This is the property of the Daily Journal Corporation and fully protected by copyright. It is made available only to Daily Journal subscribers for personal or collaborative purposes and may not be distributed, reproduced, modified, stored or transferred without written permission. Please click "Reprint" to order presentation-ready copies to distribute to clients or use in commercial marketing materials or for permission to post on a website. and copyright (showing year of publication) at the bottom.
Subscribe to the Daily Journal for access to Daily Appellate Reports, Verdicts, Judicial Profiles and more...

Torts/Personal Injury,
Labor/Employment

Jun. 11, 2024

A license to kill is no solution

A proposal to license stone countertop fabrication shops will not prevent silicosis among workers. Artificial stone contains high levels of silica, is too deadly to be used safely, and disproportionately harms young immigrant workers.

Raphael Metzger

General Counsel , Council for Education and Research on Toxics

555 E. Ocean Blvd
Long Beach , CA 90802

Email: rmetzger@toxictorts.com

Raphael Metzger is the founder of the Metzger Law Group, a boutique law firm in Long Beach that sues chemical companies for poisoning and killing workers.

James P. Nevin

Partner, Brayton Purcell LLP

222 Rush Landing Rd
Novato , CA 94945

Fax: (415) 898-1247

Email: JNevin@braytonlaw.com

UCLA SOL; Los Angeles CA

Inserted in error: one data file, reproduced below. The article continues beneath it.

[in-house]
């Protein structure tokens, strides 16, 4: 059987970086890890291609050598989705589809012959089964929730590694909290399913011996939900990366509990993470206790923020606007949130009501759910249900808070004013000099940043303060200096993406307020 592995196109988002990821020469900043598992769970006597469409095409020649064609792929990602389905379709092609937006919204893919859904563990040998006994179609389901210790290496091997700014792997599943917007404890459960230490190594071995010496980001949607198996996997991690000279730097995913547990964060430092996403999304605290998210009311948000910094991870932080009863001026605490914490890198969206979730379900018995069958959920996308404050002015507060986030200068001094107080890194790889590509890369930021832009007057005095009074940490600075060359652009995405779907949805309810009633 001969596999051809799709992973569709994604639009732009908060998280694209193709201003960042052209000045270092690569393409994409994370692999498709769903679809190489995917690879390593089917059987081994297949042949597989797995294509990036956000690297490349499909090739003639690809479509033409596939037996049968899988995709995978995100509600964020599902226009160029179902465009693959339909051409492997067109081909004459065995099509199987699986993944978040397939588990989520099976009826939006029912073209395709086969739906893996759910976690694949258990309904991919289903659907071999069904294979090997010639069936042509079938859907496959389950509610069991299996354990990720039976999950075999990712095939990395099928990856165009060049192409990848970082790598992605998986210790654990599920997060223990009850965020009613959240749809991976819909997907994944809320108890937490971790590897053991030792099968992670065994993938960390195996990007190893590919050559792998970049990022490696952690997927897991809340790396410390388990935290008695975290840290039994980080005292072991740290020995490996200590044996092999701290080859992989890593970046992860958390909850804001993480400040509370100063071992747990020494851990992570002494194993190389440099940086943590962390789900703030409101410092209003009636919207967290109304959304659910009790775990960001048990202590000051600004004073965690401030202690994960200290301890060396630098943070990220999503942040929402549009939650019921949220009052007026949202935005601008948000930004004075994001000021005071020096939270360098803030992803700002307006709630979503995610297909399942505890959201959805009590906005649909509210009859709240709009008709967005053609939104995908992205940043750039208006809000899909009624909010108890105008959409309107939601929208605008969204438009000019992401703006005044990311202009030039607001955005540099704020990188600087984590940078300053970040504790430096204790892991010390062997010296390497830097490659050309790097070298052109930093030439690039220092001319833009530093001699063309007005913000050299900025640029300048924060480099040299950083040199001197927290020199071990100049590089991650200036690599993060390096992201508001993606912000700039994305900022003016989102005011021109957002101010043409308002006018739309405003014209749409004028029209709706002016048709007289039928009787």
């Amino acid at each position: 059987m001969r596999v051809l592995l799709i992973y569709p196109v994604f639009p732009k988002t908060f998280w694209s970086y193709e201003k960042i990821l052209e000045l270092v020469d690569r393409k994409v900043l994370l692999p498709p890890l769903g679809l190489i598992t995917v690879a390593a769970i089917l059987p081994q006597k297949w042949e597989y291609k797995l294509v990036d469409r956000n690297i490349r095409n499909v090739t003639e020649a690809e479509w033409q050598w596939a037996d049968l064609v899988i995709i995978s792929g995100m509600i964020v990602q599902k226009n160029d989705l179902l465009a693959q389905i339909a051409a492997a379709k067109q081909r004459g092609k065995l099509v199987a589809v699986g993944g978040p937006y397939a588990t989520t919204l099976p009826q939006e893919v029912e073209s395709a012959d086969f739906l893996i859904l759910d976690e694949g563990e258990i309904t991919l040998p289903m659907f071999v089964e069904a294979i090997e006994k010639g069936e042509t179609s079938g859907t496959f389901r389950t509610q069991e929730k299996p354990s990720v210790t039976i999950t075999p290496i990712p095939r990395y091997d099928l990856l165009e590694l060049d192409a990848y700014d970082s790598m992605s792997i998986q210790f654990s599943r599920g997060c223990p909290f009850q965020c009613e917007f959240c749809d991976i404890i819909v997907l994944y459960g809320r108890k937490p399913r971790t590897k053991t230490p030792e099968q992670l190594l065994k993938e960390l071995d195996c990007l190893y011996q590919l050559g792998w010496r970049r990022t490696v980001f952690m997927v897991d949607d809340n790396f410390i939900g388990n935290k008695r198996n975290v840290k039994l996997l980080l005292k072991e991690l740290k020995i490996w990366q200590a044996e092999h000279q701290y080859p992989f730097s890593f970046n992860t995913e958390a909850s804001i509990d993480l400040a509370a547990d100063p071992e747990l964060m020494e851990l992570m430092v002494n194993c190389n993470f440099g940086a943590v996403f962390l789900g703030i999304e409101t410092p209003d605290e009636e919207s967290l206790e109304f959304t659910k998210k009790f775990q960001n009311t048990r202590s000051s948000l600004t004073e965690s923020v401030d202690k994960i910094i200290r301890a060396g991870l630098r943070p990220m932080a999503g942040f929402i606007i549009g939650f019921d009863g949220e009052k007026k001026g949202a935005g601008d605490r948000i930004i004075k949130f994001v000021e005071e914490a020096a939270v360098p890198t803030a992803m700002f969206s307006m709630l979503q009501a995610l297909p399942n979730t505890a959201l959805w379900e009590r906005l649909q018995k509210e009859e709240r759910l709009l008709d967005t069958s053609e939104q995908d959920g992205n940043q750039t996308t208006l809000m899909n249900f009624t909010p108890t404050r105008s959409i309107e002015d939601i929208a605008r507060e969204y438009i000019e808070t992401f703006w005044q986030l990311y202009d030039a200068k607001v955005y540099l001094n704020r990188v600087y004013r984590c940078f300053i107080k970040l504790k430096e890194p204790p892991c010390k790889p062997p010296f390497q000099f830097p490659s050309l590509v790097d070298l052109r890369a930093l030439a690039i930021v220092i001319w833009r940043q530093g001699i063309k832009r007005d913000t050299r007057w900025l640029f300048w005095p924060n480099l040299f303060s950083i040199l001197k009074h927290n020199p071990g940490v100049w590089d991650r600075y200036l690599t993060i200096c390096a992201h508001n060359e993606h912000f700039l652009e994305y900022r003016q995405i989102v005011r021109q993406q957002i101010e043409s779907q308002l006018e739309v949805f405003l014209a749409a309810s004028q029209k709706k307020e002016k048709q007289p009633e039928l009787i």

James P. Nevin is a partner at Brayton Purcell LLP, an occupational disease and catastrophic injury plaintiffs law firm in Novato, California.

Shutterstock

In her May 29 article published in the Los Angeles Times, “California could require licenses for stonecutting shops amid deaths of young workers,” Emily Alpert Reyes reports that Jim Hieb, chief executive of the stone industry trade association, suggests that licensing stone countertop fabrication shops will prevent severe illness and death to thousands of young Hispanic immigrant workers from exposure to artificial stone dust.

To continue reading, please subscribe.
For only $95 a month (the price of 2 article purchases)
Receive unlimited article access and full access to our archives,
Daily Appellate Report, award winning columns, and our
Verdicts and Settlements.
Or
$887 for an entire year!

Or access this article for $45
(Purchase provides 7-day access to this article. Printing, posting or downloading is not allowed.)

Already a subscriber?